While both renouncing and relinquishing U.S. citizenship end up in losing your citizenship, they generally differ in how you would want to lose it with the intent of losing the citizenship and when the loss takes effect. Generally, relinquishing U.S. citizenship is considered a form of renunciation.
Renouncing U.S. Citizenship
With the immigration law, United States citizens have a right to renounce citizenship. According to Section 349(a) of the Immigration and Nationality Act (INA) (8 U.S.C. 1481(a)), there are 2 possible ways of renouncing US citizenship:
- For citizens abroad, you can make a formal renunciation of your United States citizenship in a foreign state before a diplomatic or consular officer of the United States. (8 U.S.C. 1481, Sec. 349 (a)(5))
- You can make a formal renunciation of your nationality in such form as may be prescribed by a designated officer of the Attorney General. (8 U.S.C. 1481, Sec. 349 (a)(6))
Relinquishing U.S. Citizenship
As initially said, to relinquish citizenship is a form of renunciation. For one to have a relinquished U.S. citizenship, you would have had voluntarily performed an expatriating act with the intention of relinquishing your citizenship. Such acts would include:
- Obtaining naturalization in a foreign country or state by voluntarily filing for themselves, or by someone duly authorized, after reaching the age of 18. (8 U.S.C. 1481, Sec. 349 (a)(1))
- Having taken an oath or any formal declaration of allegiance to a foreign state after reaching the age of 18. (8 U.S.C. 1481, Sec. 349 (a)(2))
- Serving or entering the armed forces of another state, given any of the following conditions are met: (8 U.S.C. 1481, Sec. 349 (a)(3))a. Such forces are engaged in hostilities against the United States.b. Serving as a commissioned or non-commissioned officer.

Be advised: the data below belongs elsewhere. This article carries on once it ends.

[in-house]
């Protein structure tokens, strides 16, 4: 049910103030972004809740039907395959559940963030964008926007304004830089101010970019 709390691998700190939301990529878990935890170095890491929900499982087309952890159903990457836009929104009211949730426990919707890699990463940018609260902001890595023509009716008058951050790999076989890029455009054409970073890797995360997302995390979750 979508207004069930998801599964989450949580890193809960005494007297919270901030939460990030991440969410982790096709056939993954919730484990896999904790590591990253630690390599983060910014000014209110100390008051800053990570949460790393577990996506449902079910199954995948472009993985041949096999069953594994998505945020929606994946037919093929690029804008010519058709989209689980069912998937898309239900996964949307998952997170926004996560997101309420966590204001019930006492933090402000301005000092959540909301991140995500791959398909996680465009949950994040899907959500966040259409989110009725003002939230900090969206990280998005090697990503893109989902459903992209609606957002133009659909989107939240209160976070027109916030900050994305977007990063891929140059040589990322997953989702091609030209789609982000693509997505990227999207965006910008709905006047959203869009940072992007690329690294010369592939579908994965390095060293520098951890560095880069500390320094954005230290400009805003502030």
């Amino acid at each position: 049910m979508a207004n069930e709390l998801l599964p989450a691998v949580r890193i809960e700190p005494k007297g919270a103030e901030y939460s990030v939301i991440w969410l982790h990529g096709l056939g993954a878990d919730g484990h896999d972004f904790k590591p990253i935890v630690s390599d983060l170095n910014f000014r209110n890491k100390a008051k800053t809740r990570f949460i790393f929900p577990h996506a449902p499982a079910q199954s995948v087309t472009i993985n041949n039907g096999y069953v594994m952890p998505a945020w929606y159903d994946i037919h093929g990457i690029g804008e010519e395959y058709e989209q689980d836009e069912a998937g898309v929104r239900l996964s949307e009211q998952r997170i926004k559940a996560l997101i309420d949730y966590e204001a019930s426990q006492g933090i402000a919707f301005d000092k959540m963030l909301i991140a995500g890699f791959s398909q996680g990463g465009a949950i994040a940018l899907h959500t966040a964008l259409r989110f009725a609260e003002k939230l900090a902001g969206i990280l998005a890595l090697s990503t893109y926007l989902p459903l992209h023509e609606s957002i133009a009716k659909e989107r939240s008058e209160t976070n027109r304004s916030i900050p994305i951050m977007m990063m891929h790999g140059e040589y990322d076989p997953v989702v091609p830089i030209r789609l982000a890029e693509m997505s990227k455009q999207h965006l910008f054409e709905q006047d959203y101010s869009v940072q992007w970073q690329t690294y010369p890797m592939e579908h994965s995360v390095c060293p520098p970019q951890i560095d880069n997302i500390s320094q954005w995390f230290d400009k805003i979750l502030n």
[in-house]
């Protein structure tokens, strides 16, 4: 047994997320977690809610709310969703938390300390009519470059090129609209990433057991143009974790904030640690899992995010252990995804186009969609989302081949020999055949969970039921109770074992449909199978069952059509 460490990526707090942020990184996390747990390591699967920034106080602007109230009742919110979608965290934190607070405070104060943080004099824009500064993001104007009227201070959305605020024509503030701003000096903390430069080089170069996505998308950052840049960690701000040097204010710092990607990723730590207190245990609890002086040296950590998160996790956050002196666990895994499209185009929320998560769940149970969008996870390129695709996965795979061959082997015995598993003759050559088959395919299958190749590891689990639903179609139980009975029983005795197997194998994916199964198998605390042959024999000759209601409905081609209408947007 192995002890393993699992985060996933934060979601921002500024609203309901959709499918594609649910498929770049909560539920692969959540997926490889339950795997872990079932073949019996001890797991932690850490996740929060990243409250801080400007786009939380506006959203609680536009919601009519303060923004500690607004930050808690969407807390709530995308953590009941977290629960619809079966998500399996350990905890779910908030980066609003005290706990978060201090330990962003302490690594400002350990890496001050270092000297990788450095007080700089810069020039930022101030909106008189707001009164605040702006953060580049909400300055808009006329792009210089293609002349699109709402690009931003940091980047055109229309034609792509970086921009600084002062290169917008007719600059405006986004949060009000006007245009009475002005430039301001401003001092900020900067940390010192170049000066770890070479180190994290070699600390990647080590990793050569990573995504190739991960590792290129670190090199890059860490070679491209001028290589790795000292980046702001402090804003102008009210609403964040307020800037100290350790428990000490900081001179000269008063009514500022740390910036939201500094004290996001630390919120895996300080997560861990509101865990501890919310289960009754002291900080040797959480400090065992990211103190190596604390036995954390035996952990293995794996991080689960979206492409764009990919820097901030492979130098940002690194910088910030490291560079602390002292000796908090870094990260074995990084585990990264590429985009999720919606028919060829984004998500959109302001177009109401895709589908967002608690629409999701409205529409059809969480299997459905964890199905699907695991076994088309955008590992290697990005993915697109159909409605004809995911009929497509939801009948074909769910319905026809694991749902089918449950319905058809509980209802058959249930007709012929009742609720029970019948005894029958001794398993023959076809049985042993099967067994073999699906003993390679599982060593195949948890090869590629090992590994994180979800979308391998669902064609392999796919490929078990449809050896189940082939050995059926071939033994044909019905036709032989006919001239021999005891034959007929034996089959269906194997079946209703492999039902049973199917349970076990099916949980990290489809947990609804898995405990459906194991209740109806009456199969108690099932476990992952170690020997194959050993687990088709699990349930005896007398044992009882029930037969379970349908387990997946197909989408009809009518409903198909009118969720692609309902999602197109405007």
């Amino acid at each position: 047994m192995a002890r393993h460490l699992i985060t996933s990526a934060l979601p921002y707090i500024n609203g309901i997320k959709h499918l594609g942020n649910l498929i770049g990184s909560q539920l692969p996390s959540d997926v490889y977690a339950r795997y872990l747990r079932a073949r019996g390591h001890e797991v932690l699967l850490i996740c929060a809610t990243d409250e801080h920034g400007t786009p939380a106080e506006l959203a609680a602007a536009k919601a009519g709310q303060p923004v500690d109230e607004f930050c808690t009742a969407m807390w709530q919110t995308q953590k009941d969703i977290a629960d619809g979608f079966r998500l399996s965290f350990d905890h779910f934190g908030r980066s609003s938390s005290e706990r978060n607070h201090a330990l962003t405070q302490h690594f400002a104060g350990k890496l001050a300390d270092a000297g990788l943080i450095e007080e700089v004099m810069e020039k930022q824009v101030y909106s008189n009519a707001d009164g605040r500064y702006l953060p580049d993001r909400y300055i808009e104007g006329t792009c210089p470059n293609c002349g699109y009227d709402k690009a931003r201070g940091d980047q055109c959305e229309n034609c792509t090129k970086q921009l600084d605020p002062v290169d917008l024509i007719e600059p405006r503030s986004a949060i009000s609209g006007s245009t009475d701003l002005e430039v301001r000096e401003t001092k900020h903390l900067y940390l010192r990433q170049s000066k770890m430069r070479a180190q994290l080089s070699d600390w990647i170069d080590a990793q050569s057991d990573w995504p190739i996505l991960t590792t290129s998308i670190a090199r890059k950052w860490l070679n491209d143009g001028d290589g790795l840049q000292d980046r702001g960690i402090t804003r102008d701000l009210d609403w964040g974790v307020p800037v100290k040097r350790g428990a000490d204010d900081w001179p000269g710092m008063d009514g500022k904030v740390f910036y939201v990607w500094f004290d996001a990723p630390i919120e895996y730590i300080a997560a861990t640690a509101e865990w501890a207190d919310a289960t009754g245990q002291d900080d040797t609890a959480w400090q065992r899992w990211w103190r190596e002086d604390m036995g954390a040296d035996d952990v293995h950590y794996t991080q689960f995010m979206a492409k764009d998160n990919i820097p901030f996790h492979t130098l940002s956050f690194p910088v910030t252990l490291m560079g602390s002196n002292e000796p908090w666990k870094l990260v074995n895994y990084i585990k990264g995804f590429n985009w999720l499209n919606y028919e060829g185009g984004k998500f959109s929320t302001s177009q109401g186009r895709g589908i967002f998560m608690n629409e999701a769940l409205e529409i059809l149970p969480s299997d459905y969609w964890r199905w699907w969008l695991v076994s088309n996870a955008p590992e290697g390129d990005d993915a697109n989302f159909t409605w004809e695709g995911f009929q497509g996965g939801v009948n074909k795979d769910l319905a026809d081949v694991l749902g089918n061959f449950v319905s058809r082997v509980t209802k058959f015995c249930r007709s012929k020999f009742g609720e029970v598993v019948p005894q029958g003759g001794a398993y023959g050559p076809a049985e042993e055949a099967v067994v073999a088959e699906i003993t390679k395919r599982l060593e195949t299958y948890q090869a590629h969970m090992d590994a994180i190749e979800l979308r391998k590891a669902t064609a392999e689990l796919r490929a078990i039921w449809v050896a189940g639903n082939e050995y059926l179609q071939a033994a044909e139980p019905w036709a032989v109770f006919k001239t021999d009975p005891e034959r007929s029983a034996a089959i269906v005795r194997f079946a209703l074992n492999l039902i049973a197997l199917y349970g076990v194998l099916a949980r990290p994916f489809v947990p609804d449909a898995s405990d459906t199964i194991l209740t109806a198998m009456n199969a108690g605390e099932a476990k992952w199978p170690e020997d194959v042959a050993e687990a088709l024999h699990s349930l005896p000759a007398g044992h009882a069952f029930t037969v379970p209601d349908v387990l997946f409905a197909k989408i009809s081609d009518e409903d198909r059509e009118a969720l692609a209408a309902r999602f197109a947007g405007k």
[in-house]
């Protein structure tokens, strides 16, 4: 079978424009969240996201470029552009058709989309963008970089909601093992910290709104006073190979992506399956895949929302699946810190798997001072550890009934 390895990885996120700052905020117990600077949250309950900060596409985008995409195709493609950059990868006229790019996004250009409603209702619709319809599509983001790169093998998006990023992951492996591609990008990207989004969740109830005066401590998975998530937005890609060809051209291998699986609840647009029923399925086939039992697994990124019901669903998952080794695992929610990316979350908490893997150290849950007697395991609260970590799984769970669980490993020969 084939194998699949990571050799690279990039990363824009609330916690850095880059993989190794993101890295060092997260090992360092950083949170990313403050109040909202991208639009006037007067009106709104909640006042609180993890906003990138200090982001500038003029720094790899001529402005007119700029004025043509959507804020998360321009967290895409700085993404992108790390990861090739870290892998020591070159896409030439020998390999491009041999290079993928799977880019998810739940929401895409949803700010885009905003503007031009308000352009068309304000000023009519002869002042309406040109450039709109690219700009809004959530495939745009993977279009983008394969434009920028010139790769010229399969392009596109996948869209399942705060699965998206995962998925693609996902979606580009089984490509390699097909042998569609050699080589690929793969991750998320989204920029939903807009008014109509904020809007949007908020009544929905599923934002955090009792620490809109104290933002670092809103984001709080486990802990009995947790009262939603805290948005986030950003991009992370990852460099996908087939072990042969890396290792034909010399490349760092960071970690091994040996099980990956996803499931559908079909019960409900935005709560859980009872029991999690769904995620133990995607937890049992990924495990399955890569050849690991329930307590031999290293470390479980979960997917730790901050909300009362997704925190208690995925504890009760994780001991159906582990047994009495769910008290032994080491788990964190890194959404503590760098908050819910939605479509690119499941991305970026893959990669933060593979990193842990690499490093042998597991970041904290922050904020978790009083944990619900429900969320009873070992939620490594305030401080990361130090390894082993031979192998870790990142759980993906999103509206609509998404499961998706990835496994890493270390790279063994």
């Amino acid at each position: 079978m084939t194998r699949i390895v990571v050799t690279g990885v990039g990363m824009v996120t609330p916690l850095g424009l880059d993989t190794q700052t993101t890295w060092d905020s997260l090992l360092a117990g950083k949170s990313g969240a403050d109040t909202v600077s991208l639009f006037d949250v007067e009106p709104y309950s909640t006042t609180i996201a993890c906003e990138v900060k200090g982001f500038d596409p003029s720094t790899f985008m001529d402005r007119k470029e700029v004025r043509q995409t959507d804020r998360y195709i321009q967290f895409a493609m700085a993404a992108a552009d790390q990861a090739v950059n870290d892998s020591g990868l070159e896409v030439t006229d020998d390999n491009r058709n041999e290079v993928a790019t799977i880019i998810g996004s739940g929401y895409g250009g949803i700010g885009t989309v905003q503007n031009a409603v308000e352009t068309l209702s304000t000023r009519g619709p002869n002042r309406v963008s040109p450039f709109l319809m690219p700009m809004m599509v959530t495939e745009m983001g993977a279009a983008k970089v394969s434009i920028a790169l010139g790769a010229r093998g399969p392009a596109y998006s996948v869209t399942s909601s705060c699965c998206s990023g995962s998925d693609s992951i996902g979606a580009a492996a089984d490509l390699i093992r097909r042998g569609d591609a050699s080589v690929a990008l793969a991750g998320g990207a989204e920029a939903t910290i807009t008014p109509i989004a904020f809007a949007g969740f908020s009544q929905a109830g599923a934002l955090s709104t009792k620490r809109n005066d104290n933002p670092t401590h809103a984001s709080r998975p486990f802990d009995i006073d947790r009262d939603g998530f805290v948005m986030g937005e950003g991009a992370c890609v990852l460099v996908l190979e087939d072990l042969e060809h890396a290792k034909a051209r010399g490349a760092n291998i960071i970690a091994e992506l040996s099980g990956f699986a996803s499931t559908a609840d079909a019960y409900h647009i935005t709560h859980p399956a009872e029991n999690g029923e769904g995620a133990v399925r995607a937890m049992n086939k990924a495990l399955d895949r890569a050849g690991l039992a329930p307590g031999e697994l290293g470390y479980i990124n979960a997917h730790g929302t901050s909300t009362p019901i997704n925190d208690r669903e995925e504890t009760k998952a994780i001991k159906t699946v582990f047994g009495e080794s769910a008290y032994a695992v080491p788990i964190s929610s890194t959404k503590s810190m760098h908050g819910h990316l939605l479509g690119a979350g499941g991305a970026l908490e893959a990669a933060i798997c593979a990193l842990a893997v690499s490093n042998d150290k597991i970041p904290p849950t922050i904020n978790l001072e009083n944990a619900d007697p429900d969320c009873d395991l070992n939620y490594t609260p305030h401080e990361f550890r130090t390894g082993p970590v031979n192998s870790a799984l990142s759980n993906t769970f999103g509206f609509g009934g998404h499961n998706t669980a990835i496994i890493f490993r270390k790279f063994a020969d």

- Accepting employment with a foreign government after having reached the age of 18 if: (8 U.S.C. 1481, Sec. 349 (a)(4))a. One has the nationality of the said state.b. Accepting a position that requires an oath of allegiance.
- Having been convicted for an act of treason, attempting to overthrow, or bearing arms against the government of the United States. (8 U.S.C. 1481, Sec. 349 (a)(7))
After having renounced your citizenship, you will now be considered not a US citizen. You will lose all the legal rights you had as a US citizen including living and working in the U.S., voting in the U.S. elections, sponsoring your close family members for residency status, and a lot more.
As a former citizen, it will also be fairly difficult to get your US citizenship back as renunciation is basically irrevocable. However, you can try and ask a diplomatic officer for information on reinstatement if that would be possible.
Upon renouncing your U.S. citizenship, this doesn’t mean that you’ll have no more obligations to the United States. Exit tax would be your last tax obligation once you have renounced your citizenship. The U.S. Internal Revenue Service has the right to impose this when you decide to renounce, but only if you meet certain criteria.
According to the internal revenue code, if you have a net worth of more than $2 million, including all your assets, this will be applied to you. For tax purposes, it is based on the inherent gain of everything you own. This will also include even your tax-deferred accounts.
Moreover, even if you don’t have a net worth of more than $2 million, but haven’t complied with your federal tax obligations for the last 5 years, then it will still be applicable to you once you have renounced.